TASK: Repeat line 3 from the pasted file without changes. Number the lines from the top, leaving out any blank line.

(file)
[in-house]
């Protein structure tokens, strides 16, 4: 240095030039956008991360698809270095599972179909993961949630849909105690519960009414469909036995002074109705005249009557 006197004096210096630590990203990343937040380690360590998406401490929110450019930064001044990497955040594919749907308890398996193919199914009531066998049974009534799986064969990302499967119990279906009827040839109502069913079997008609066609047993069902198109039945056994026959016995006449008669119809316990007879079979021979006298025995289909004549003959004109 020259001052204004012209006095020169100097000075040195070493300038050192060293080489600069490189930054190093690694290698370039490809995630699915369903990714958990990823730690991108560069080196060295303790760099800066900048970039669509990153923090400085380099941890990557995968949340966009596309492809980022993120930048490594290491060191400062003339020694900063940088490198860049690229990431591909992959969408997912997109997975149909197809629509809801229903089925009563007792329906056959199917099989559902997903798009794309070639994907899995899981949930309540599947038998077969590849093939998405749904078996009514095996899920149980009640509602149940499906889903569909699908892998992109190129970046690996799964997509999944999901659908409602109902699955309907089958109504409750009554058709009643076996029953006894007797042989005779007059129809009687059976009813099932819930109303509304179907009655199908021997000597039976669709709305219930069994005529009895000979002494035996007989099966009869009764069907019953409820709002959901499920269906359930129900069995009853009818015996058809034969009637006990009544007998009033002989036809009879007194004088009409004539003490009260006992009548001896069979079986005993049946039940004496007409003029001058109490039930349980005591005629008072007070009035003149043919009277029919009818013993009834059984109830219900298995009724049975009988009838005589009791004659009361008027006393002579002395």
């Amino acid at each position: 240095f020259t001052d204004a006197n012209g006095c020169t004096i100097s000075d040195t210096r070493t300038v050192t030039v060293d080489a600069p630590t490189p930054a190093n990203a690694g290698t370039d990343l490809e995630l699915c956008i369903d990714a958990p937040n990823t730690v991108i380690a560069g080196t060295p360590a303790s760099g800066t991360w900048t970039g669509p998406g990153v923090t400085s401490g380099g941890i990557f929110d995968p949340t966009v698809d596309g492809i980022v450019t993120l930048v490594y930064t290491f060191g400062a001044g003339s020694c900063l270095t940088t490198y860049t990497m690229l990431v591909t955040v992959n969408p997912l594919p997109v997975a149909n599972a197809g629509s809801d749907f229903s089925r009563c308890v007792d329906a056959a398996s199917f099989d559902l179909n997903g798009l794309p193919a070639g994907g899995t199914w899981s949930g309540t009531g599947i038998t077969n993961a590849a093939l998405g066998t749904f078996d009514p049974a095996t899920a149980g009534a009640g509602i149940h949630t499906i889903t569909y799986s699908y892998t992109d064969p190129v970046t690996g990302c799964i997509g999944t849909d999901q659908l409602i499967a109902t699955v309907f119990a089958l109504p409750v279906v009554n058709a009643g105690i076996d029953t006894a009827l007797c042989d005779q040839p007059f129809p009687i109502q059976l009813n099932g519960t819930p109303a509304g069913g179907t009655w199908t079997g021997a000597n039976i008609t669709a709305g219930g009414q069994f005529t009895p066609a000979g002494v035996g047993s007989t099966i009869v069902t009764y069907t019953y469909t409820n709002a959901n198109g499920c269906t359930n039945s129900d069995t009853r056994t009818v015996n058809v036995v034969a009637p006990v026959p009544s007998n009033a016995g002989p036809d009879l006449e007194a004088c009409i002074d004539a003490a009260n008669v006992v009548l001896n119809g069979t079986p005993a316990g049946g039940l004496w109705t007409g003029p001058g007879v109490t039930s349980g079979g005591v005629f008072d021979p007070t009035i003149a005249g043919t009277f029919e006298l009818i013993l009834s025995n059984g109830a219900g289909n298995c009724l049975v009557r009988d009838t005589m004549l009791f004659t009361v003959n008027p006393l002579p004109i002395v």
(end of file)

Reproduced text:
């Amino acid at each position: 240095f020259t001052d204004a006197n012209g006095c020169t004096i100097s000075d040195t210096r070493t300038v050192t030039v060293d080489a600069p630590t490189p930054a190093n990203a690694g290698t370039d990343l490809e995630l699915c956008i369903d990714a958990p937040n990823t730690v991108i380690a560069g080196t060295p360590a303790s760099g800066t991360w900048t970039g669509p998406g990153v923090t400085s401490g380099g941890i990557f929110d995968p949340t966009v698809d596309g492809i980022v450019t993120l930048v490594y930064t290491f060191g400062a001044g003339s020694c900063l270095t940088t490198y860049t990497m690229l990431v591909t955040v992959n969408p997912l594919p997109v997975a149909n599972a197809g629509s809801d749907f229903s089925r009563c308890v007792d329906a056959a398996s199917f099989d559902l179909n997903g798009l794309p193919a070639g994907g899995t199914w899981s949930g309540t009531g599947i038998t077969n993961a590849a093939l998405g066998t749904f078996d009514p049974a095996t899920a149980g009534a009640g509602i149940h949630t499906i889903t569909y799986s699908y892998t992109d064969p190129v970046t690996g990302c799964i997509g999944t849909d999901q659908l409602i499967a109902t699955v309907f119990a089958l109504p409750v279906v009554n058709a009643g105690i076996d029953t006894a009827l007797c042989d005779q040839p007059f129809p009687i109502q059976l009813n099932g519960t819930p109303a509304g069913g179907t009655w199908t079997g021997a000597n039976i008609t669709a709305g219930g009414q069994f005529t009895p066609a000979g002494v035996g047993s007989t099966i009869v069902t009764y069907t019953y469909t409820n709002a959901n198109g499920c269906t359930n039945s129900d069995t009853r056994t009818v015996n058809v036995v034969a009637p006990v026959p009544s007998n009033a016995g002989p036809d009879l006449e007194a004088c009409i002074d004539a003490a009260n008669v006992v009548l001896n119809g069979t079986p005993a316990g049946g039940l004496w109705t007409g003029p001058g007879v109490t039930s349980g079979g005591v005629f008072d021979p007070t009035i003149a005249g043919t009277f029919e006298l009818i013993l009834s025995n059984g109830a219900g289909n298995c009724l049975v009557r009988d009838t005589m004549l009791f004659t009361v003959n008027p006393l002579p004109i002395v």